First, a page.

Christians don’t affirm that Jesus’ “way” is better because we think Christianity promotes better families, generates a better ethical life, or brings world peace. We make our bold affirmation about him because we have seen him open the door to the Father by the offering of himself on our behalf at Golgotha. We have sensed God revealing himself to us in Jesus, drawing us to himself in Jesus, giving us eternal life in Jesus.

Like Father, Like Son

Some fathers and sons look and act so much alike that anyone who knows one believes he knows the other. I get strange looks when I walk in a certain grocery. Some of the employees surely think one of two things. Either “So that’s where Tom Shelly gets his handsome gene!” or “So that’s what Tom Shelly is going to look like when he’s 100!” When I go to a certain health care center in Nashville, I get looks. Why, I’ve had families come up to thank me for something I’ve done for a patient there – and once even had a nurse ask me a question about nursing home procedure! I just smiled and told her that I was Tim’s younger brother and that people get us confused all the time.

Philip said to him, “Lord, show us the Father, and we will be satisfied.” Jesus said to him, “Have I been with you all this time, Philip, and you still do not know me? Whoever has seen me has seen the Father. How can you say, ‘Show us the Father’? Do you not believe that I am in the Father and the Father is in me? The words that I say to you I do not speak on my own; but the Father who dwells in me does his works. Believe me that I am in the Father and the Father is in me; but if you do not, then believe me because of the works themselves. Very truly, I tell you, the one who believes in me will also do the works that I do and, in fact, will do greater works than these, because I am going to the Father. I will do whatever you ask in my name, so that the Father may be glorified in the Son (14:8-13).
Do you see the Trinitarian theology of this discourse? Jesus reveals the Father. The Father is in the Son, and the Son is in the Father. When Jesus returns to the Father, he will not leave his disciples “orphaned” (14:18) but will come to them in the person of the Holy Spirit. “I have said these things to you while I am still with you. But the Advocate, the Holy Spirit, whom the Father will send in my name, will teach you everything, and remind you of all that I have said to you” (14:25-26).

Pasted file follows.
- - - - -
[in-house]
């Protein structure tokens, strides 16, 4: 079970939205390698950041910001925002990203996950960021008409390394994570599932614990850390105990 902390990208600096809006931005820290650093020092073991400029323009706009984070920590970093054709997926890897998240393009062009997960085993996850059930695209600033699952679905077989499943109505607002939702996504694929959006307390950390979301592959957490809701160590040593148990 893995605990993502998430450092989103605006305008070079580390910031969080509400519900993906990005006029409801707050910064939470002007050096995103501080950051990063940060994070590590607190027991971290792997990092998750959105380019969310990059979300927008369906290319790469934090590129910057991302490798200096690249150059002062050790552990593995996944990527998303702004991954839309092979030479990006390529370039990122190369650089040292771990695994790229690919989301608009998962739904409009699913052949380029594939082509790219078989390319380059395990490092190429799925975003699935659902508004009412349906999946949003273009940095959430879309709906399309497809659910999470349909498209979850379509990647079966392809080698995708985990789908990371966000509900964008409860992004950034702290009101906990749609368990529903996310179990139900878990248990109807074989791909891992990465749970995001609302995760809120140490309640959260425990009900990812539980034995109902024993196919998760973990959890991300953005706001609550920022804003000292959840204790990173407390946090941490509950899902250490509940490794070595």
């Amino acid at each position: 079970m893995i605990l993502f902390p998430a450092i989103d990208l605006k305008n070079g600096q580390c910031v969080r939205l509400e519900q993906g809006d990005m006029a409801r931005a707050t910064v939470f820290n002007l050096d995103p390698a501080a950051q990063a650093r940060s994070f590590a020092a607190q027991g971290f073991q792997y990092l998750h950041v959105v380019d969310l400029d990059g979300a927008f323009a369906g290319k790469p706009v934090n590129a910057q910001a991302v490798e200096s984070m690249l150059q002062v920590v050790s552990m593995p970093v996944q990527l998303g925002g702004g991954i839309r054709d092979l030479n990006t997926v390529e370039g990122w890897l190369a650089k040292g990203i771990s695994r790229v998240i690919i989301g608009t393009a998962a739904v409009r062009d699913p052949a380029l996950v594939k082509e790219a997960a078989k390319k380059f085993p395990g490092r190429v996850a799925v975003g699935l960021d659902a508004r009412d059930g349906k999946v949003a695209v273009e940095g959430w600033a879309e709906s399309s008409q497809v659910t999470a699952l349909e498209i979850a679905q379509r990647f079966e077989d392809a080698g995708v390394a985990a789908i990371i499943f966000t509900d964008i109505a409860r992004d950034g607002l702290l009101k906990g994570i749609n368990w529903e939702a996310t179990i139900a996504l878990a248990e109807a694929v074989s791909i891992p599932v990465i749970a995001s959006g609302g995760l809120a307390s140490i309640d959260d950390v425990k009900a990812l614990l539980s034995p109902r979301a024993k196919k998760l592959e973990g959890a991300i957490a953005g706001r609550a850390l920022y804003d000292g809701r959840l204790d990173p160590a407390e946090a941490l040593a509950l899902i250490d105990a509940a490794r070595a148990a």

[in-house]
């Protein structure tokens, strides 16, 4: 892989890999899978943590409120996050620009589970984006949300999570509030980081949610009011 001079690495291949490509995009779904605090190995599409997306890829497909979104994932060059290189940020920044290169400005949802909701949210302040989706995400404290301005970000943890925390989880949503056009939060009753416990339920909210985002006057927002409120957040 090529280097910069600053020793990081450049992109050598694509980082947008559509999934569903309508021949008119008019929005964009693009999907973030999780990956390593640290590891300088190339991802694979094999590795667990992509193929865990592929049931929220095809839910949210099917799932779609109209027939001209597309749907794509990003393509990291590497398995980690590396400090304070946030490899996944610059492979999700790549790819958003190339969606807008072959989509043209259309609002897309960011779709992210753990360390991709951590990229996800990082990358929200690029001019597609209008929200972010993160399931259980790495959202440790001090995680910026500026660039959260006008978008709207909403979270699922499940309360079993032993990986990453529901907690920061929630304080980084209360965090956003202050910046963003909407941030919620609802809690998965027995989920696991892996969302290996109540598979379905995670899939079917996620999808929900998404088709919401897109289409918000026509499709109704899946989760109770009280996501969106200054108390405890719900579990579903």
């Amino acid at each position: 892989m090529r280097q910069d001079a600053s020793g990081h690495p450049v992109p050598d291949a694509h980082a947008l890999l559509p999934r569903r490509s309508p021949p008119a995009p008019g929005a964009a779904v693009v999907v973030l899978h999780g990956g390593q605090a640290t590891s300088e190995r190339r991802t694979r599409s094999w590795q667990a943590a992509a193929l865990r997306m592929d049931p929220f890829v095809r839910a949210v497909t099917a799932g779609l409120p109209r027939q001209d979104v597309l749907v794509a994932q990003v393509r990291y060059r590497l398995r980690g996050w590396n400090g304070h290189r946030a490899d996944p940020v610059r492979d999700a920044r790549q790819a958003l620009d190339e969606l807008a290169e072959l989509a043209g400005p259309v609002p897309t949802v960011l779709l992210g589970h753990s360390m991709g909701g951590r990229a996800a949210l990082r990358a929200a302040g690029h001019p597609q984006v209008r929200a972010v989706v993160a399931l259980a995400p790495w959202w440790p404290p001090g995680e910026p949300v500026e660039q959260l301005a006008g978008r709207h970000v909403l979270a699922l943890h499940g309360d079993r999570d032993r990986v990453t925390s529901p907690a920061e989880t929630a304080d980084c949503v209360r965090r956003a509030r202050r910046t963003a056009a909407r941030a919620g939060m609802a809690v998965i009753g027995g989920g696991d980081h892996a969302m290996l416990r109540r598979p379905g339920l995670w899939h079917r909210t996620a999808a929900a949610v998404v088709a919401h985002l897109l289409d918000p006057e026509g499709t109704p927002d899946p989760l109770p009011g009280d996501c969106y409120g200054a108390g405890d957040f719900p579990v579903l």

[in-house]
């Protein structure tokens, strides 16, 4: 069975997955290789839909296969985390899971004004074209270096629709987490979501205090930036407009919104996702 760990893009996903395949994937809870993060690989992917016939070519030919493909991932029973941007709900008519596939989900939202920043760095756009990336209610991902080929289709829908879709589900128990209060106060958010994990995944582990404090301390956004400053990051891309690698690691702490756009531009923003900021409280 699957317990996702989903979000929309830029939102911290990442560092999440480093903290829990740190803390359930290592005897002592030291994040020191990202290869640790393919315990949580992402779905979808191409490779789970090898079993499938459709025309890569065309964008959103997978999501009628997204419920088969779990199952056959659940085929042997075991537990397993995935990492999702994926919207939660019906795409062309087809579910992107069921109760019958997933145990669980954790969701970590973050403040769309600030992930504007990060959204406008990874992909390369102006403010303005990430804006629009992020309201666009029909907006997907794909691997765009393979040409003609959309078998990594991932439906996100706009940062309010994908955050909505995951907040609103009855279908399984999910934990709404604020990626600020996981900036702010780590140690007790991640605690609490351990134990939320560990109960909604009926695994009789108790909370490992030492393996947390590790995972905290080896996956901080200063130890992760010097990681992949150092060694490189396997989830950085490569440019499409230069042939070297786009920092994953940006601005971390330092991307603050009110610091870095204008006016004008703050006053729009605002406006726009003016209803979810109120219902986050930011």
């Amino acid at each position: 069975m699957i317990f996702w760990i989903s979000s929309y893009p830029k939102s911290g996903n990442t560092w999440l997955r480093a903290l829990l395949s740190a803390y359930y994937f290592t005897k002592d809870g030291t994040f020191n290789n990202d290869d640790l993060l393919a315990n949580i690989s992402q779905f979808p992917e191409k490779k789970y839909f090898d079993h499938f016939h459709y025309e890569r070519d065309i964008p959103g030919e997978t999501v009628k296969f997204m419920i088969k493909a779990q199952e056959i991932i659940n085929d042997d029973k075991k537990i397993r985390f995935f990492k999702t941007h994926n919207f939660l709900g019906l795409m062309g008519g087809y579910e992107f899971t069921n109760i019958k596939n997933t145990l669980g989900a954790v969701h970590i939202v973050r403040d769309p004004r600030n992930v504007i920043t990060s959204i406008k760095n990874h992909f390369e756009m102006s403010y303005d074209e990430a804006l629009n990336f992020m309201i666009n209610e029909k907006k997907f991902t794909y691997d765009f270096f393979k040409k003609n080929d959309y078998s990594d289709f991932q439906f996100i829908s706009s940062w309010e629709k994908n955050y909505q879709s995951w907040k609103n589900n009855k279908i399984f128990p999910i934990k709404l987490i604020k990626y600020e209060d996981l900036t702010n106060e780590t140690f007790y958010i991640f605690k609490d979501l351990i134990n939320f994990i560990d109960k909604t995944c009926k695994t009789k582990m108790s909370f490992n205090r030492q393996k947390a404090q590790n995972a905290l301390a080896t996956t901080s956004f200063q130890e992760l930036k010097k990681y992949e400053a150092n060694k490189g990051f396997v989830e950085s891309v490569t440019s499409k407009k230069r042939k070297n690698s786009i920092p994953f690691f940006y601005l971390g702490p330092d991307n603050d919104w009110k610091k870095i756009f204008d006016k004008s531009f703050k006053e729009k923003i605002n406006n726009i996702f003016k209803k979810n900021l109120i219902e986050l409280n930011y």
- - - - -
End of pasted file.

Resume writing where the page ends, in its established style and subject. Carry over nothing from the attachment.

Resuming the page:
As we await the fulfillment of all God’s purposes, our task is clear. Don’t be troubled, but trust (14:1). Show you love Jesus by keeping his commandments (14:15). Live in the settled peace of one who believes the divine promise – a peace the world can neither know nor give (14:27).


In 1867, Columbia, South Carolina, was trying to get back on its feet after the devastation of the Civil War. The New York Firemen’s Association learned the city was still using bucket brigades to fight fires. So New Yorkers raised money to buy Columbia a fire wagon. When it was lost during shipment, the same people took up yet another collection and sent a second one.

City officials spoke with one voice to thank New York for its gift and vowed never to forget so great a kindness. A former Confederate Col. Samuel Melton was so dumbfounded by the generosity of men who had only a few years earlier served in the Union Army that he spoke on behalf of South Carolina’s capital city and promised to return the favor “should misfortune ever befall the Empire City.”

In the aftermath of September 11, students at White Knoll Middle School led a drive to raise the $354,000 necessary to replace one of the fire trucks lost that day. Spurred on by the historical anecdote just related, the South Carolina Remembers Fund received a total of $510,000. During the Macy’s Thanksgiving Day parade, four students made good on a 134-year-old promise. “When we presented the check [for $354,000] to Mayor Giuliani,” said Staci Smith, “he just had the biggest smile on his face.”[3]

Jesus remembers a promise he made to his apostles – and, by extension, to the rest of his disciples – in his Farewell Discourse. He has gone to be with the Father, has the Holy Spirit active in our midst on our behalf now, and will someday come back to take us where he is. The relationship between God and his beloved human offspring will be complete. And Father, Son, and Spirit will have the biggest smiles on their faces!

[1] Gary M. Burge, The NIV Application Commentary: John (Grand Rapids: Zondervan Publishing House, 2000), p. 407.
[2] World Vision, Oct/Nov 1988.
[3] “Metro Briefing,” New York Times, Nov. 23, 2001.